Have you tried to restore the development database when suddenly such an error occurred?
In the MS SQL Server with a connection to ColdFusion, this is a common problem. ColdFusion is not closing connections to speed up future queries, but it also causes such issues when trying to restore the development (or – in fact – any) database.
Checking active connections
To check what are the active connections, I’m using sys.dm_exec_sessions (for SQL Server 2012 and above) or master.sysprocesses (for older databases).
-- OLD SQL SERVER SELECT spid FROM master..sysprocesses where dbid = db_id('my-database-name') -- SQL SERVER 2012 and above SELECT session_id FROM sys.dm_exec_sessions WHERE database_id = db_id('my-database-name')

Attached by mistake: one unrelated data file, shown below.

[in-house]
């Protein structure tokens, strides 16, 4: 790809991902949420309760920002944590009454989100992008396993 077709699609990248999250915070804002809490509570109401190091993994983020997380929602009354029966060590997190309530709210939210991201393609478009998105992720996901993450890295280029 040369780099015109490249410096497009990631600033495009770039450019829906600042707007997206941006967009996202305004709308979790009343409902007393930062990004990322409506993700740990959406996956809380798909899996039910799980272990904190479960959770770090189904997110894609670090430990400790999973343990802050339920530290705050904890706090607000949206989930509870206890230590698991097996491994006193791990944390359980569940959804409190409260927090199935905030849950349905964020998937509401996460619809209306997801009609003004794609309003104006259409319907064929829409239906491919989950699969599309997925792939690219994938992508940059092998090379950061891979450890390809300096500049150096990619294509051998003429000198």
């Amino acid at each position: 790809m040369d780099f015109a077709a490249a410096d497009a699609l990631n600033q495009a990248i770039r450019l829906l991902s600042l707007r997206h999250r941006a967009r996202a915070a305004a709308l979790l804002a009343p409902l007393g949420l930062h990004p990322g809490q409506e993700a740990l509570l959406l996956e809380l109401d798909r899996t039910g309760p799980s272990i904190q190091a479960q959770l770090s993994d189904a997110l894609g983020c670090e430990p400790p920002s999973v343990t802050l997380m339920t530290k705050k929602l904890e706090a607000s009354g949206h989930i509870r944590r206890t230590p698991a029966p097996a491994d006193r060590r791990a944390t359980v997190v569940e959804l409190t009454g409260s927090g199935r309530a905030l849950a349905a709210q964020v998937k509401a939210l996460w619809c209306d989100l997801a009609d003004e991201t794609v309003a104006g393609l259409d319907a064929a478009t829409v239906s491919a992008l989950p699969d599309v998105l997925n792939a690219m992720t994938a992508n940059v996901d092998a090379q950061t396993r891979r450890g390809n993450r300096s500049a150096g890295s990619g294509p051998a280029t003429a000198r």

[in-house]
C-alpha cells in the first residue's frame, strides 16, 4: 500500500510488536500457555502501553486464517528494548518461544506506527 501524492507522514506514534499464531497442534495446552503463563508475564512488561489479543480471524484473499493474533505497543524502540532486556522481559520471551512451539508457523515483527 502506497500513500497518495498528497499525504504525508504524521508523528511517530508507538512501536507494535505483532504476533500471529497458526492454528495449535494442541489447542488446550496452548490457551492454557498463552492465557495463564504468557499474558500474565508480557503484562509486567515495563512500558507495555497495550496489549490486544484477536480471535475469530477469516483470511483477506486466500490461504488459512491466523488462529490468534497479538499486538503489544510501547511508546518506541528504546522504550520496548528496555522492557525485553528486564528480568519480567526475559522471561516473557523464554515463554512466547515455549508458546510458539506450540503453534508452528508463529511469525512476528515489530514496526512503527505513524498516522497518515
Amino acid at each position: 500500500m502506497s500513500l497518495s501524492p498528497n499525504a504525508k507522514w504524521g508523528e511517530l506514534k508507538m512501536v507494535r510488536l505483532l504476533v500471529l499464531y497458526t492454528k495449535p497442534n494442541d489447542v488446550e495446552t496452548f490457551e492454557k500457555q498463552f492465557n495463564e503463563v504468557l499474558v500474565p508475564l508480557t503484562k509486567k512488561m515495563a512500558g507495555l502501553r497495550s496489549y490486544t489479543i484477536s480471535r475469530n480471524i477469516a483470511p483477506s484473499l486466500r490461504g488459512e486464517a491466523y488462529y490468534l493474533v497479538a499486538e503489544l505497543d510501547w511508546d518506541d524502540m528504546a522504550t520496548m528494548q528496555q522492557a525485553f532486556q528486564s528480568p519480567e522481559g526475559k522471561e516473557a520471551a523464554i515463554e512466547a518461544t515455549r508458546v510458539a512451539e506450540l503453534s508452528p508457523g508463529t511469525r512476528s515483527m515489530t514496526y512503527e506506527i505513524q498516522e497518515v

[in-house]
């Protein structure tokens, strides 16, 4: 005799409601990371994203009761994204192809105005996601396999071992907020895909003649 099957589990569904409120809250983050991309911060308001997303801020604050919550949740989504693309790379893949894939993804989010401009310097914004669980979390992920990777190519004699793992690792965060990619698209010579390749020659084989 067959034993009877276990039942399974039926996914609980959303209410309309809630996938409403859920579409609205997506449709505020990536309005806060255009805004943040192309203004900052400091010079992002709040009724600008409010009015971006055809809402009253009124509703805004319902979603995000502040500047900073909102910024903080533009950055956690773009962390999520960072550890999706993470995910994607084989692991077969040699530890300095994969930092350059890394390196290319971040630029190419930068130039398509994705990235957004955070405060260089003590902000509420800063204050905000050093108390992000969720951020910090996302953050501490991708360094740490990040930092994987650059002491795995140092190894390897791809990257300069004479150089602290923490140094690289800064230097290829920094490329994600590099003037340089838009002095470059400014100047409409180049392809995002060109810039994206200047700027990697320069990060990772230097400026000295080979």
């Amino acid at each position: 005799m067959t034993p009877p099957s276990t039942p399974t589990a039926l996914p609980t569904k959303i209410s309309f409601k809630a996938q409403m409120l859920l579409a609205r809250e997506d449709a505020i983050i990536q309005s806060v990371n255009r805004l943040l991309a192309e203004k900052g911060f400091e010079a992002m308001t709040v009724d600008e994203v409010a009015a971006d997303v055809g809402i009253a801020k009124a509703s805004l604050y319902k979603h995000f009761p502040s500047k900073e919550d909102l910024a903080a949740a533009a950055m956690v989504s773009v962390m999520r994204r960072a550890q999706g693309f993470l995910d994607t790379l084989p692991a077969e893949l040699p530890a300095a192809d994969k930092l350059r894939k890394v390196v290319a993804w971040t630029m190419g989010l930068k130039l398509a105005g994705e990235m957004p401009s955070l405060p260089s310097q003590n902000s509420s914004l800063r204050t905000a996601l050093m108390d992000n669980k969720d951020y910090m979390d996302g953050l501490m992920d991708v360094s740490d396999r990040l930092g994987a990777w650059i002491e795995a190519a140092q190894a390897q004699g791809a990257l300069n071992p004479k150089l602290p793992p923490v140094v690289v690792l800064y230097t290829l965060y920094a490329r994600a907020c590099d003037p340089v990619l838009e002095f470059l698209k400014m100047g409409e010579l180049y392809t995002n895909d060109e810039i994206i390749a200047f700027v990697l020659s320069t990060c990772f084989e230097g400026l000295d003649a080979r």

If there are in fact some connections to close, I can simply kill such connections by providing the session id (spid) in this command:
kill [spid]; -- example: kill 45;
Automate the task
Sometimes there is no one, but many connections. In such a case it is faster to use the query which will build the query string and execute all kill commands at once:
-- OLD SQL SERVER USE master; DECLARE @kill_query varchar(max); SET @kill = ''; SELECT @kill_query = @kill_query + 'kill ' + CONVERT(varchar(10), spid) + '; ' FROM master..sysprocesses WHERE dbid = db_id('my-database-name') EXEC(@kill_query); -- SQL SERVER 2012 and above USE [master]; DECLARE @kill_query varchar(max) = ''; SELECT @kill_query = @kill_query + 'kill ' + CONVERT(varchar(10), session_id) + '; ' FROM sys.dm_exec_sessions WHERE database_id = db_id('my-database-name') EXEC(@kill_query);
Here is the example displaying contents of the ‘kill query’:
In the example above I changed ‘exec’ to ‘select’ in order to display the contents of the query built by the script.